How Antidepressants Affect Your Sleep (and What to Do About It)

Antidepressants are a class of medications that can have a significant impact on sleep. Studies have shown most antidepressants change sleep, and physicians should be aware of whether the antidepressant is affecting sleep quality or worsening certain sleep disorders, such as nightmares, restless legs syndrome, bruxism, and sleep apnea. For most people, sleep-related side effects often resolve in a few weeks, but for some patients, these side effects can be long-lasting. Antidepressants can cause insomnia and sedation, so it's important to be clear with healthcare providers if you're experiencing insomnia or are tired all the time.

There are many things that can affect sleep, from caffeine to blue light to the foods you choose to eat right before bed—but one of the causes you’ve perhaps overlooked is medications. One class of medications that can impact sleep is antidepressants. 

If you’re wondering about the connection between a serotonin reuptake inhibitor (SSRI) and sleep, read on and explore how antidepressants affect sleep. Plus, learn what you can do to mitigate any unwanted side effects, with the help of your doctor.

The link between antidepressants and sleep

Antidepressants can actually change the chemistry of the brain in an effort to decrease the symptoms of depression—and in the process, they can change the chemicals that impact sleep. In fact, studies show most antidepressants change sleep. And it’s something physicians should be aware of, whether the antidepressant is affecting sleep quality or worsening certain sleep disorders, such as nightmaresrestless legs syndromebruxism, and sleep apnea, as a 2017 study points out.

“Depression is almost always accompanied by disordered sleep and many antidepressants affect sleep architecture independently,” says Thomas Franklin, MD, president and CEO of MindWork Group and member of the Group for the Advancement of Psychiatry. This means depression can negatively affect sleep while the antidepressants to ease that depression can also influence sleep.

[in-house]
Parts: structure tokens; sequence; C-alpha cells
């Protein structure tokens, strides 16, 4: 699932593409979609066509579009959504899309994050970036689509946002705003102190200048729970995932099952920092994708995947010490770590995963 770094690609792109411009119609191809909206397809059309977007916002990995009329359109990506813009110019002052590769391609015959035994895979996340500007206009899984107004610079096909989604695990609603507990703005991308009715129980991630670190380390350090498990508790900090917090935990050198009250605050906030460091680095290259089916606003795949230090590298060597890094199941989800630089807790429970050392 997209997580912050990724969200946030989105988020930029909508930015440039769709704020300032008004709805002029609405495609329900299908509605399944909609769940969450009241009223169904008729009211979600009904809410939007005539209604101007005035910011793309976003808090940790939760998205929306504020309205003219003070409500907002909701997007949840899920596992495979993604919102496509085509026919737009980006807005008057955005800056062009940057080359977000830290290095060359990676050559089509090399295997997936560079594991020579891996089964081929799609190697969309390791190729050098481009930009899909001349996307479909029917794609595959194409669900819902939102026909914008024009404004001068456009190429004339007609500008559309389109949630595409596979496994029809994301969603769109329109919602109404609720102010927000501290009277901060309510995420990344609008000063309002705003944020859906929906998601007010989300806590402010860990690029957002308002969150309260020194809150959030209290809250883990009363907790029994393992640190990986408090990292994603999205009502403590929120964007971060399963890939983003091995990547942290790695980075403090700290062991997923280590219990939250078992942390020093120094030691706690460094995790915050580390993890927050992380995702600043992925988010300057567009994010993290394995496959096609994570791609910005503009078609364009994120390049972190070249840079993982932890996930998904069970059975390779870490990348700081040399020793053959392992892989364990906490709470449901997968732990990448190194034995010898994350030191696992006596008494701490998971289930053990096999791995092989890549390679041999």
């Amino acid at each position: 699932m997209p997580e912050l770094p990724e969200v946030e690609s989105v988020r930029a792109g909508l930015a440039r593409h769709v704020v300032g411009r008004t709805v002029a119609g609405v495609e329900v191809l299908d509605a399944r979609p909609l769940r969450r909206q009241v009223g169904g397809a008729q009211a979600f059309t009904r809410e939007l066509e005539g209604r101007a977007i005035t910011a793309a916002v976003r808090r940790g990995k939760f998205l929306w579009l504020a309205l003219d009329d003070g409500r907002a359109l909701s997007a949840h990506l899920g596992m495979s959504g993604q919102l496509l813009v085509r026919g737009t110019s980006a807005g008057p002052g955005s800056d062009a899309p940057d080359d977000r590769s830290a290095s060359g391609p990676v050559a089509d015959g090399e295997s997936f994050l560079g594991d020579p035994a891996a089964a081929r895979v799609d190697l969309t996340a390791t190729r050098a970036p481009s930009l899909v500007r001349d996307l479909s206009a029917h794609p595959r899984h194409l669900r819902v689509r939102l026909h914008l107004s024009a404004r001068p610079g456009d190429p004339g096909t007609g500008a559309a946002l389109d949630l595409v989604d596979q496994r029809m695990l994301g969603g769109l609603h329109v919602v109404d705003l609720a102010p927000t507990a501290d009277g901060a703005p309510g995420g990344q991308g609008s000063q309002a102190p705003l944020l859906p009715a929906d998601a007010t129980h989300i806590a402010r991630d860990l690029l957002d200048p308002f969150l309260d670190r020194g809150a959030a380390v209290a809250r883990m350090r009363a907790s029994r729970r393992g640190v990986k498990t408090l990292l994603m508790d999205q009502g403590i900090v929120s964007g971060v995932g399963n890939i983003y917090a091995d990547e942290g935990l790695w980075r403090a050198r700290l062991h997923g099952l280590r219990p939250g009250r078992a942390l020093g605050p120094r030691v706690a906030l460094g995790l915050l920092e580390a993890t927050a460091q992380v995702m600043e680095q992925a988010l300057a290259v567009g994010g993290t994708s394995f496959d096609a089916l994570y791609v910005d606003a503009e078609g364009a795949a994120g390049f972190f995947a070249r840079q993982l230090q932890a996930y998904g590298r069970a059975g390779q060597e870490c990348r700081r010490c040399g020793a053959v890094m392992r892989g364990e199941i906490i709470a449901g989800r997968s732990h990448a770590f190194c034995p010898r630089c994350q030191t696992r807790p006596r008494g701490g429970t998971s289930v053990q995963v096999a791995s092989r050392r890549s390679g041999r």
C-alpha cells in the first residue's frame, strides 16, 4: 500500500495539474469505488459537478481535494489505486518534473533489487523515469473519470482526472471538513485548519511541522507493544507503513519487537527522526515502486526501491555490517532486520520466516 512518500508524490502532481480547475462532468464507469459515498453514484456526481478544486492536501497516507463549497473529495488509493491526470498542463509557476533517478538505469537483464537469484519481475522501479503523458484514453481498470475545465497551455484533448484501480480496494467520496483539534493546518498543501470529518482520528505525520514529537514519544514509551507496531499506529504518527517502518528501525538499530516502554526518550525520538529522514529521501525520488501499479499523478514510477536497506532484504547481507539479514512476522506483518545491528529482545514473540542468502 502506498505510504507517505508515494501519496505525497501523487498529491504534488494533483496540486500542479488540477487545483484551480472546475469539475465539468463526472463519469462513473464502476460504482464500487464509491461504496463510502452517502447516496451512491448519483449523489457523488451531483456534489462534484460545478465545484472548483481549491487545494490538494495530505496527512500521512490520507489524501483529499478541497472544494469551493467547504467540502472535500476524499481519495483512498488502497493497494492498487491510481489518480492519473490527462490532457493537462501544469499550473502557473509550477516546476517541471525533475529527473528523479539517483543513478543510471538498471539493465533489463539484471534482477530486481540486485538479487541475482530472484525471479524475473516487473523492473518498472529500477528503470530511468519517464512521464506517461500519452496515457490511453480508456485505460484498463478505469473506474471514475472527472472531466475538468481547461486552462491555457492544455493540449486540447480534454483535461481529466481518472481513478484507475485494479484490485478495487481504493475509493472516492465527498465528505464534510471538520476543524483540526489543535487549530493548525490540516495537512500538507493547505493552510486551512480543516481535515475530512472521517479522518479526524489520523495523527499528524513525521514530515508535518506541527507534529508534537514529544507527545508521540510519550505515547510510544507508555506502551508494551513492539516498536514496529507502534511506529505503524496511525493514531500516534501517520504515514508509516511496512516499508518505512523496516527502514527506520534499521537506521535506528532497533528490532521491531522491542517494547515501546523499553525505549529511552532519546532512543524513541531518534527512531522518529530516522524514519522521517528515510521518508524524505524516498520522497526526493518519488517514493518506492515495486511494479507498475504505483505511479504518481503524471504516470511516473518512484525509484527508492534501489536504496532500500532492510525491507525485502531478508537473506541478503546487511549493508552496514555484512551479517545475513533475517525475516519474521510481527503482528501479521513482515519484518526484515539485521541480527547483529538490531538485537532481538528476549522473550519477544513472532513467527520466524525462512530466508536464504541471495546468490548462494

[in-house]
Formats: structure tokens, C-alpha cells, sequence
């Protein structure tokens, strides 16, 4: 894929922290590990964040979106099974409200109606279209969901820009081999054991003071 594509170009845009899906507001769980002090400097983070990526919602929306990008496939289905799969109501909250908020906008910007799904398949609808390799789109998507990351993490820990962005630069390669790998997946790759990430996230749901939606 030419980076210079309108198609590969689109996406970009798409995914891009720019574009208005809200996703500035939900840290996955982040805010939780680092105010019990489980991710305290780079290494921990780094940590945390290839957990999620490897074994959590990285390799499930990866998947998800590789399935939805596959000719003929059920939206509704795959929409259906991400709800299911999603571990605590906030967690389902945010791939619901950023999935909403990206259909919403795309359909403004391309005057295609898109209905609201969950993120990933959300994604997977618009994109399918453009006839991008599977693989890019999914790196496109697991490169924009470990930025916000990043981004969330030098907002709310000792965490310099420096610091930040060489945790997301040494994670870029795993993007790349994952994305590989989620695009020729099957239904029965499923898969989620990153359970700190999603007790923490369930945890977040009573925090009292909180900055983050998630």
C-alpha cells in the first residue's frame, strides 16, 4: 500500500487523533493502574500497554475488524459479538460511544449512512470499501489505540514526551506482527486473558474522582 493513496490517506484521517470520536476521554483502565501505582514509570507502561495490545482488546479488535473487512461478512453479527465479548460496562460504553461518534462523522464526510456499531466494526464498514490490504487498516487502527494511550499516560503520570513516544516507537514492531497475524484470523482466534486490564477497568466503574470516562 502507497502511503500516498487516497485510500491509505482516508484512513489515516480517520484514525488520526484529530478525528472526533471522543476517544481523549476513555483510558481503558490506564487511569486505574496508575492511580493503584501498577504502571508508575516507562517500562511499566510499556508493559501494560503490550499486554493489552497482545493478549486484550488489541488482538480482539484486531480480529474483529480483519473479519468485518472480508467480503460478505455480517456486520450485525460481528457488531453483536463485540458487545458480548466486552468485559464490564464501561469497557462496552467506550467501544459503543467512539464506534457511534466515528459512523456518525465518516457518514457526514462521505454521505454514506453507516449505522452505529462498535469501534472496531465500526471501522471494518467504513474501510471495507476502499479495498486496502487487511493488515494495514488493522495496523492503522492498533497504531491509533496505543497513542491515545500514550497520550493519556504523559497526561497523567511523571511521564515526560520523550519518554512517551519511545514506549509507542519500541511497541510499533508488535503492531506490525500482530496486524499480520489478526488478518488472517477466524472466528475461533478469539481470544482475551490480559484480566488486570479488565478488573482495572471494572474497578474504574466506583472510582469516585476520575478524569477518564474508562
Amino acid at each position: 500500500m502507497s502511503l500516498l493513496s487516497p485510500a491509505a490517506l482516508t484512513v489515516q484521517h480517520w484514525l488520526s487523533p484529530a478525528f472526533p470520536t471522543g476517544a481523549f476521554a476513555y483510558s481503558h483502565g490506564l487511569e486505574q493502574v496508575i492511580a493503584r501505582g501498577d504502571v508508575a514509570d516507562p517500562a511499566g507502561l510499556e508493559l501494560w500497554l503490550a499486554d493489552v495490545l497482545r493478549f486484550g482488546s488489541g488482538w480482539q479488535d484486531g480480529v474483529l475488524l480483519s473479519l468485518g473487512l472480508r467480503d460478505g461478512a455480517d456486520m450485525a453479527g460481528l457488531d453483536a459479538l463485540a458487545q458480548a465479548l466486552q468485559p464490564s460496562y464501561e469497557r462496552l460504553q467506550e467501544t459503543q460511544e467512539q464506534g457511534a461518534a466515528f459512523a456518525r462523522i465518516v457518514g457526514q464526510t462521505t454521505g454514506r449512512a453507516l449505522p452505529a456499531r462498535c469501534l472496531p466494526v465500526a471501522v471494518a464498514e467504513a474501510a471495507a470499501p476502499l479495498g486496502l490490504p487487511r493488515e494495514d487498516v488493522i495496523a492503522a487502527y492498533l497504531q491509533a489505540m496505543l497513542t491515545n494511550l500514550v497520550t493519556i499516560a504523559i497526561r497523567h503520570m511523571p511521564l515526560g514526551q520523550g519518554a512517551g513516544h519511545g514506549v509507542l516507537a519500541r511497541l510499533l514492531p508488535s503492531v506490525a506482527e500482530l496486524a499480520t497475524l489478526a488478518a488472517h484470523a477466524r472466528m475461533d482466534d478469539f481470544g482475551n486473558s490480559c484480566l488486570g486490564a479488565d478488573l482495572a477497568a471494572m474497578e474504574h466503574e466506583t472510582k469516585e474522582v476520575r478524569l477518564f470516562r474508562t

While some antidepressants can negatively impact sleep, some can positively change it—especially when antidepressants resolve a depressive episode and the sleep problems that can go along with it. This can include sleeping too much or sleeping too little. People may find that finally, their sleep has equalized.

In general, as Franklin says, antidepressants are either sedating or activating as a side effect. Some common SSRIs “will often activate patients at first and cause temporary insomnia,” adds Franklin.

Meanwhile, a group of antidepressants called serotonin/norepinephrine reuptake inhibitors can be quite activating. Finally, Franklin says older antidepressants called tricyclics can be very sedating.

For most people, Franklin says sleep-related side effects often resolve in a few weeks. But for some patients, these side effects can be long-lasting.

How to keep antidepressants from ruining your sleep

If your antidepressant is causing you to experience insomnia—or if it’s having a sedating effect and you’re sleeping too much, leading to a groggy, fatigued feeling—you should know there are things you can do to improve your sleep.  

  • At the start, before taking an antidepressant, Franklin says to make sure you ask for one “that has a side effect profile that will help your depressive symptoms.” In other words, if you’re constantly tired, take an activating medication. If you’re awake all night, take a sedating medication.
  • Since antidepressants can take several weeks to work, try your best to be patient as the side effects work their way through your system. Otherwise, if you’re not experiencing any relief, Franklin recommends asking for a lower dose of the medication. “Sometimes a combination of medicines in lower doses are actually more effective and better tolerated than a high dose of a single medication,” he says.
  • Franklin urges people taking antidepressants to be clear with their healthcare providers if they’re either experiencing insomnia or are tired all the time.


Can you take sleeping pills and antidepressants?

Wondering if you can combine an antidepressant and a sleep aid? Franklin says yes—but sleeping pills should be taken sparingly and for a short time as they can cause long-term sleep issues and many are habit-forming. Ask your psychiatrist about any potential interactions before taking a sleep aid.

What antidepressant helps with anxiety and sleep?

As for the best antidepressant for sleep and anxiety, there isn’t really a single answer. Most antidepressants can help with anxiety and sleep if taken in appropriate doses as part of a comprehensive treatment plan, according to Franklin—but individual reactions and results will vary. “People’s brains are quite different,” he says.

Sleep plays a large role in mental health—and sleep deprivation can lead to worsened mental health. Get tips for improving sleep and mental health

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